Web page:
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Ambiente & Sociedade

Print version ISSN 1414-753XOn-line version ISSN 1809-4422

Ambient. soc. vol.22  São Paulo  2019  Epub May 16, 2019

https://doi.org/10.1590/1809-4422asoc0024r3vu19l1ao 

Original Article

A MONITORING SYSTEM PROPOSAL FOR URBAN PARKS IN VALLEY BOTTOMS1

LARISSA FERNANDA VIEIRA MARTINS2 

LUIS ANTONIO BITTAR VENTURI3 

GIOVANNA BELEM WINGTER4 

2D.Sc. in Physical Geography from the University of Sao Paulo (USP), lecturer at the Nove de Julho University. larissafernanda@usp.br

3D.Sc. (Physical Geography) from the University of São Paulo (USP). Chair Professor at the Geography Department of the USP. luisgeo@usp.br

4B.Sc. in Biological Science from the Júlio de Mesquita Filho Paulista State University (UNESP). giovannawingter@gmail.com


Abstract

Urban parks must have physical, ecological and social functions and monitoring is necessary to achieve them. This article proposes a protocol for the monitoring of valley bottom parks. A measurement system was developed using indicators that allow identifying whether the park fulfills its functions and if there is conciliation of them. The indicators were segregated in two categories: i) Conservation and ii) Public Use. A score was composed for the final grade of each category (Conservation - CI and Public Use - PUI) from 0 to 10, indicating the degree of function achievement. The values CI and PUI values were matched in a matrix of conciliation between the functions. For validation, the method was applied to the Nascentes do Belem Park, in Curitiba, Brazil. The system proved to be efficient in identifying whether the park fulfills its functions and whether conciliation occurs. It also identified priority areas for management intervention.

Keywords: urban park; environmental monitoring; environmental indicators, valley bottom

Resumen

Los Parques Urbanos deben presentar funciones ambientales, para lograr estas funciones es necesario monitoreo. Este artículo tiene por objeto proponer un protocolo para el control de los parques urbanos. Desarrollado una métrica de indicadores para identificar si el parque cumple con las funciones y si hay reconciliación; indicadores fueron separados en dos categorías: i) la conservación, y ii) de uso público. La calificación final de cada categoría compuesto por índices de Conservación - IC y Uso Público - IUP, entre 0 y 10, que indica el grado de cumplimiento de la función. Los valores obtenidos para la IC y IUP se cruzaron en una matriz de conciliación entre las funciones. Para validar, se aplicó la técnica en lo Parque Nascentes do Belem en Curitiba, Paraná, Brasil. El sistema demostró ser eficiente para lograr los objetivos e inferir áreas prioritarias para el manejo.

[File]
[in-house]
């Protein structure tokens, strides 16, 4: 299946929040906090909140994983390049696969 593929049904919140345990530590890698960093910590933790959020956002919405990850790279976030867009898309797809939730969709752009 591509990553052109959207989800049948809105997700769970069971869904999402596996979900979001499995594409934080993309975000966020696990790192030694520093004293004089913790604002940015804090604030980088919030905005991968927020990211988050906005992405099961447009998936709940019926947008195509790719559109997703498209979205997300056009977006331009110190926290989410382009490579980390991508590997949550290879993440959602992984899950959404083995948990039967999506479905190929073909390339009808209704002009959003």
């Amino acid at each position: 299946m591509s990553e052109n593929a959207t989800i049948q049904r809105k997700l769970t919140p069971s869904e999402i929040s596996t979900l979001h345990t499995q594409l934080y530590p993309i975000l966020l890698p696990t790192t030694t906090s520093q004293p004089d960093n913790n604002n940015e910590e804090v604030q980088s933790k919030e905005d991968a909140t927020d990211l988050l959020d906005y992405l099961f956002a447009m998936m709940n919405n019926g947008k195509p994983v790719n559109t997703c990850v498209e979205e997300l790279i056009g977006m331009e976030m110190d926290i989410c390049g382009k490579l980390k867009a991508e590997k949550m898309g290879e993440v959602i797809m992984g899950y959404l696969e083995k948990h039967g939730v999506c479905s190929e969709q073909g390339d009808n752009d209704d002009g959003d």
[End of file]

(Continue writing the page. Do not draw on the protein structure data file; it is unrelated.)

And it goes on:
Palabras-clave: parque urbano; monitoreos ambientales; indicadores ambientales, fondo de los vales

Resumo

Os parques urbanos devem apresentar as funções física, ecológica e social. Para atingir tais funções, faz-se necessário monitoramento. Este artigo tem por objetivo apresentar um protocolo para o monitoramento de parques urbanos. Para isso, desenvolveu-se um sistema métrico por meio de indicadores que permitem identificar se o parque cumpre com as funções e se há conciliação. Os indicadores foram segregados em duas categorias: i) conservação e ii) uso público. A nota final de cada categoria, compôs um Índice (Conservação - IC e Uso Público - IUP) entre 0 e 10, o qual indica o grau de cumprimento à função. Os valores obtidos para IC e IUP foram cruzados em uma matriz de conciliação entre as funções. Para a validação, aplicou-se a técnica no Parque Nascentes do Belém em Curitiba-Paraná. O sistema mostrou-se eficiente em identificar se o parque cumpre com as funções, se ocorre conciliação, e apontar áreas prioritárias ao manejo.

Palavras-chave: parque urbano; monitoramento ambiental; indicadores ambientais, fundos de vale

Introduction